HONG KONG -- Ricky Wong Wai-kay, chairman of Hong Kong Television Network, is nicknamed "Magic Boy." He has continued to challenge regulatory restraints in Hong Kong, a special administrative region of China known as one of the most business-friendly places on the planet.
Wong's current goal is to obtain a free-to-air TV license from the Hong Kong government. This year, his company will continue its fight against authorities that recently rejected HKTV's application for such a license.
The government in October examined applications from HKTV and two other entities seeking to become the first new entrants into the TV broadcasting business in about 40 years. HKTV was the only channel not granted a license, even though the company had been seen as the likeliest to win one.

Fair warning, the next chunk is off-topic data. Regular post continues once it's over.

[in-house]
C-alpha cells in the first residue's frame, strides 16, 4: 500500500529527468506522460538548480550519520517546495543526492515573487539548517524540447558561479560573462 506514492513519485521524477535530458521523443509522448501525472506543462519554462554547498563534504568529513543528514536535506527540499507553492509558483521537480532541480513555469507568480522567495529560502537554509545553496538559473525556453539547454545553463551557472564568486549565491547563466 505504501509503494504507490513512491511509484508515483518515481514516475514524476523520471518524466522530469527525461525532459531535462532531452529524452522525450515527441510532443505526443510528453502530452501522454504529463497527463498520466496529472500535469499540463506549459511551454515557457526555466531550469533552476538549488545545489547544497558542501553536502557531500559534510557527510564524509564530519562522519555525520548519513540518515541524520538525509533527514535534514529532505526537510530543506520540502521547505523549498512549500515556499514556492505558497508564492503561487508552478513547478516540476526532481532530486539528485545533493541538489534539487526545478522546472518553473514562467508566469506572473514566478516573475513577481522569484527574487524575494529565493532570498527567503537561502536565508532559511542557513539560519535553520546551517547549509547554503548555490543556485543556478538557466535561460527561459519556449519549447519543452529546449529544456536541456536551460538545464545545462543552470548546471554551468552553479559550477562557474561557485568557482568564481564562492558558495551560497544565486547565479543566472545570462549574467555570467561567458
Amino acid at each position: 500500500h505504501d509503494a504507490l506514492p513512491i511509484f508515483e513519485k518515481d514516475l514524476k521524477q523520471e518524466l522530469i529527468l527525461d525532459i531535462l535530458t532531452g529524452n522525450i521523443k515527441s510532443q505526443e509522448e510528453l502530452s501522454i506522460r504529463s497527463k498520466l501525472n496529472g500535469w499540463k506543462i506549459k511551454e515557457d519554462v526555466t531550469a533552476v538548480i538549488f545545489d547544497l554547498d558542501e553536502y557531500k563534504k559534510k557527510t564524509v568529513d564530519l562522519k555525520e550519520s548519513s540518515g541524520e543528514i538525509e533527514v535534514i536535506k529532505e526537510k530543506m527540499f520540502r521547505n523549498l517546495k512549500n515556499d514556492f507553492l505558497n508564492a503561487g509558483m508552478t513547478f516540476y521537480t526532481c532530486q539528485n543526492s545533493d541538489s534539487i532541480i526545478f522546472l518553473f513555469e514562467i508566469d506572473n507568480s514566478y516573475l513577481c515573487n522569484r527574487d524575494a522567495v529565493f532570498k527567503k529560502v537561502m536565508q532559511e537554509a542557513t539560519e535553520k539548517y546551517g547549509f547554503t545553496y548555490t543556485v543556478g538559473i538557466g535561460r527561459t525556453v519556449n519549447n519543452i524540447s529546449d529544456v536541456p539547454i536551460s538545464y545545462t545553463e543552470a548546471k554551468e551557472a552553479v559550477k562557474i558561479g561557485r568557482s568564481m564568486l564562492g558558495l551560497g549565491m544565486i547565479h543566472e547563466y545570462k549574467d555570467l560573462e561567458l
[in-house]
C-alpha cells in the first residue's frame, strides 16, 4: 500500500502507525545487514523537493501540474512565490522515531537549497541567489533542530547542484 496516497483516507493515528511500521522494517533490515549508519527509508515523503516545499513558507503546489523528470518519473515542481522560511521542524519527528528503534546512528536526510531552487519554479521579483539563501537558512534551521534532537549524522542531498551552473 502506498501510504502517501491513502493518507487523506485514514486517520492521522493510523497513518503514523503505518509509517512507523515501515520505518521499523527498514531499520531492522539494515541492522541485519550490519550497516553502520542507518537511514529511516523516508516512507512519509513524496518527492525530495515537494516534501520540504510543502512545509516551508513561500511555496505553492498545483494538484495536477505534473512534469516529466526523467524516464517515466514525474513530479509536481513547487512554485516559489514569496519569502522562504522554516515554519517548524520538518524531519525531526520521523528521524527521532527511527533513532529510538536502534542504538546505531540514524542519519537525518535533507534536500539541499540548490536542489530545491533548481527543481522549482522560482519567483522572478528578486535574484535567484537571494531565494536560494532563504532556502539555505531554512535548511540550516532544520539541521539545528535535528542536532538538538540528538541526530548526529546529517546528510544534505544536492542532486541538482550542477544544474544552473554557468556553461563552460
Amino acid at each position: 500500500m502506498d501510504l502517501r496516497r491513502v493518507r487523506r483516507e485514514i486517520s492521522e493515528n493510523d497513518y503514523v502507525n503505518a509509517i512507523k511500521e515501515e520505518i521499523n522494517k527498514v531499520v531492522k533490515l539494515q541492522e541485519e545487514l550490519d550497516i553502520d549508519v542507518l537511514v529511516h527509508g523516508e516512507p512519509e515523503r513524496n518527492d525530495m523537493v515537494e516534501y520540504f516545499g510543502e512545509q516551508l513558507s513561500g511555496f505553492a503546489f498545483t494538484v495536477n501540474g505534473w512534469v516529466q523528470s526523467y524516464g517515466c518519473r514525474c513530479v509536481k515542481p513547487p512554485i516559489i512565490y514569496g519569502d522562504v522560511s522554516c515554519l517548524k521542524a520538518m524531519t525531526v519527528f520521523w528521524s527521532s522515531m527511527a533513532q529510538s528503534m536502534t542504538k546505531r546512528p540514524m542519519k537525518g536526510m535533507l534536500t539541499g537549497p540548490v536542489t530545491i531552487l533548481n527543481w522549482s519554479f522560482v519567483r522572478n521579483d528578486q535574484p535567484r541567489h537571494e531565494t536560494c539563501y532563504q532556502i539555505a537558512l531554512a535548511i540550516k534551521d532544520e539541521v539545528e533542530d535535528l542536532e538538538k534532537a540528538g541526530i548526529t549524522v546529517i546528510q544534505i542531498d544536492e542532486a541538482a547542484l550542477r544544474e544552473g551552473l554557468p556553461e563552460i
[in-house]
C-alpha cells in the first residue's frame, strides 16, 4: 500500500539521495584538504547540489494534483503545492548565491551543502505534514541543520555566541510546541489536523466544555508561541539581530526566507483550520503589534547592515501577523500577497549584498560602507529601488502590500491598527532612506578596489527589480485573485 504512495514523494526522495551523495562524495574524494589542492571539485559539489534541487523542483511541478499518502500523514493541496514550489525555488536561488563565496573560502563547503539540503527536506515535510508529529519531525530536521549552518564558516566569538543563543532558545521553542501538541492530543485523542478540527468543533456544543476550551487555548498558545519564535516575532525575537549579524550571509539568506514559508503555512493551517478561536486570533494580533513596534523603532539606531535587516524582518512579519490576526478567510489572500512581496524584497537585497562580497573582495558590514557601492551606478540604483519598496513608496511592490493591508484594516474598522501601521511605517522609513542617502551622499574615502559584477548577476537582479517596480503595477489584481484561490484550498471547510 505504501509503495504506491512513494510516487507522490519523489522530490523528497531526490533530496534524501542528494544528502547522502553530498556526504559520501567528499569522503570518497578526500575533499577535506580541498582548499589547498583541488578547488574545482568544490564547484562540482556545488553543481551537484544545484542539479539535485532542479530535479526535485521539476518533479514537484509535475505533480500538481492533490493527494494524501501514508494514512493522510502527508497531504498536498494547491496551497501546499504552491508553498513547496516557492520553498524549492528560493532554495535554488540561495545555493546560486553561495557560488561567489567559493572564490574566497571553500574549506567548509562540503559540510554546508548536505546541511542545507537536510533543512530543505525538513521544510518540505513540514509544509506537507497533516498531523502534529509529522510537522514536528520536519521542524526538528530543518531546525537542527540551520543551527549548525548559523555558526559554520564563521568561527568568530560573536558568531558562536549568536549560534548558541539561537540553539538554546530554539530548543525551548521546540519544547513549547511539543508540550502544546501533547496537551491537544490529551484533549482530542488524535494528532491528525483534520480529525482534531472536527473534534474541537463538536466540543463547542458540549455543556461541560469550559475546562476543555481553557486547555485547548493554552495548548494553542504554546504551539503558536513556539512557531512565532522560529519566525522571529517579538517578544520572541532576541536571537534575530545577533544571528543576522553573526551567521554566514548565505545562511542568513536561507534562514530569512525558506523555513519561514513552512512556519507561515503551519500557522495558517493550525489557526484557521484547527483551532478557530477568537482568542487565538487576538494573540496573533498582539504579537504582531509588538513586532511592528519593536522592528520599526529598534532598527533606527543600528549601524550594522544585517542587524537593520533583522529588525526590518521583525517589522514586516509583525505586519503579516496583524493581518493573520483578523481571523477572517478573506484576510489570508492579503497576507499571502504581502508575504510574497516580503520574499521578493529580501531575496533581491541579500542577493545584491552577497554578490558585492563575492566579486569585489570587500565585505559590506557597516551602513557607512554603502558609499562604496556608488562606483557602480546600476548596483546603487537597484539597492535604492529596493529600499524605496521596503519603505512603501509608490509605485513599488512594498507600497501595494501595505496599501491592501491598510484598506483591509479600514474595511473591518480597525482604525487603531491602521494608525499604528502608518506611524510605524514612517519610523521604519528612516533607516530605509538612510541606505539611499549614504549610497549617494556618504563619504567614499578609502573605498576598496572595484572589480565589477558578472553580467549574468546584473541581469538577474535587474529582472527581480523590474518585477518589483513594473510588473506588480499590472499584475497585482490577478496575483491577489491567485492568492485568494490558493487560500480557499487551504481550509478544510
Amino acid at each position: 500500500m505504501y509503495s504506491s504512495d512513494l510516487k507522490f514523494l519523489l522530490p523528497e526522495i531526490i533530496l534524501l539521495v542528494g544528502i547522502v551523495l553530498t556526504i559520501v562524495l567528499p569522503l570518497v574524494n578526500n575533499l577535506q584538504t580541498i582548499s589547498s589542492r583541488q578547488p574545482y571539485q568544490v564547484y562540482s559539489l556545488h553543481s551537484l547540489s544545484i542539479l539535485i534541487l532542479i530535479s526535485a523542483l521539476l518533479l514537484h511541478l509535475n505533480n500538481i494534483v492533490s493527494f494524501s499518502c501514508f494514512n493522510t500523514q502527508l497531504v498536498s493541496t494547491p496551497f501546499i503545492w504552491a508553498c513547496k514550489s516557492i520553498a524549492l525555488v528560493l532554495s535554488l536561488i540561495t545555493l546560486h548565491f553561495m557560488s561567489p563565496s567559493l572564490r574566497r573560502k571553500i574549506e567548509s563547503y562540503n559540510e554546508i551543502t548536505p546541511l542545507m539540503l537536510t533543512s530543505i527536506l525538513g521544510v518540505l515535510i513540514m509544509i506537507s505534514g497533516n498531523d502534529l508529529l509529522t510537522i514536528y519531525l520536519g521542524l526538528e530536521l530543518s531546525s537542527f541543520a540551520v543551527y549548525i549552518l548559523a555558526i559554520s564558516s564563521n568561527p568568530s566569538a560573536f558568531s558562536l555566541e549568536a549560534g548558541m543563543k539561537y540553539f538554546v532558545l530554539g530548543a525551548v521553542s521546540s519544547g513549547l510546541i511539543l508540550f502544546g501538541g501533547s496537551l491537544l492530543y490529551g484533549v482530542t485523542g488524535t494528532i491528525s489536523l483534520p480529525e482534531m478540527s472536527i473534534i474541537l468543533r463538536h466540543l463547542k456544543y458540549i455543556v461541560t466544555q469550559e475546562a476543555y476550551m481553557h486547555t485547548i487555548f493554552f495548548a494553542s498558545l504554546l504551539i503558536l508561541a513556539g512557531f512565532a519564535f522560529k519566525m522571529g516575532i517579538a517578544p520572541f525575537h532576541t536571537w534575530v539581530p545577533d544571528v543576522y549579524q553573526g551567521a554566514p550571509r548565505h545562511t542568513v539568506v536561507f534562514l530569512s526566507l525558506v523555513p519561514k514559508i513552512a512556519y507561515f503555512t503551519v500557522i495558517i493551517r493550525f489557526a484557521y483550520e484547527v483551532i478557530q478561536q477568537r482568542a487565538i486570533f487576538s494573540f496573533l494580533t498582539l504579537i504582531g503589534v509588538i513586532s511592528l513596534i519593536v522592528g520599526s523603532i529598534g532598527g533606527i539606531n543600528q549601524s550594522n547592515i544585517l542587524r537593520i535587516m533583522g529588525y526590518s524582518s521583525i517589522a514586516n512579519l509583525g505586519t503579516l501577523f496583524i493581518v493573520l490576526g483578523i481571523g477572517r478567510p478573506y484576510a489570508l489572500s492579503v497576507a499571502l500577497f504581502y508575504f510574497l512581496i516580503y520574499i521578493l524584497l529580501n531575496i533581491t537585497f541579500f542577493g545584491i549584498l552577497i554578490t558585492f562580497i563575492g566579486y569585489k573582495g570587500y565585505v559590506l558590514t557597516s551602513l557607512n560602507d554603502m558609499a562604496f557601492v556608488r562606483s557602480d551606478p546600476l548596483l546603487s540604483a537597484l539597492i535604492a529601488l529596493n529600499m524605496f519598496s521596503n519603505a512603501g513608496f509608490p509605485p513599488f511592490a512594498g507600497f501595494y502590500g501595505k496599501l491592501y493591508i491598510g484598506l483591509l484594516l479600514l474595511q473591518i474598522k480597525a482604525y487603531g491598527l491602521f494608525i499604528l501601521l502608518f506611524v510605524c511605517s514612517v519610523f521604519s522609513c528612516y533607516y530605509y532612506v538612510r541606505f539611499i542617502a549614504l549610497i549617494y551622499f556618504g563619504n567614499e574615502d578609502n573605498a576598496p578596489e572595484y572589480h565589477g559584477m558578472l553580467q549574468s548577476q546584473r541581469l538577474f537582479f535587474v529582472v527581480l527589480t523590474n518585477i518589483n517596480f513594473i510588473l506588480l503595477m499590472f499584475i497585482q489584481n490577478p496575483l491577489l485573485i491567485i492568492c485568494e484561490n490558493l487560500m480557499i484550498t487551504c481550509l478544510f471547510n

Wong voiced his strong dissatisfaction with the government decision. He said he could not understand why his company "has to die for no reason", and resolved to continue to fight. Hong Kong citizens sided with HKTV, taking to the streets in a massive anti-government rally to demonstrate their support for the company.
Known as a bold business executive, Wong in 1992 set up City Telecom (H.K.) as a newcomer in Hong Kong's telecommunications business. By doing so, he broke down the monopoly in the sector and triggered a substantial decline in phone rates in the territory.
He sold the firm's hard-won telecom assets to a British investment fund for 5 billion Hong Kong dollars ($659 million) in 2012. He also changed his company's name to HKTV and bet its future on broadcasting.
HKTV in December announced it had acquired a company that has a license for mobile TV services. It plans from July to start offering programming that can be viewed through cellphones and other devices.
The company also intends to continue its legal battle against the government to get a broadcasting license.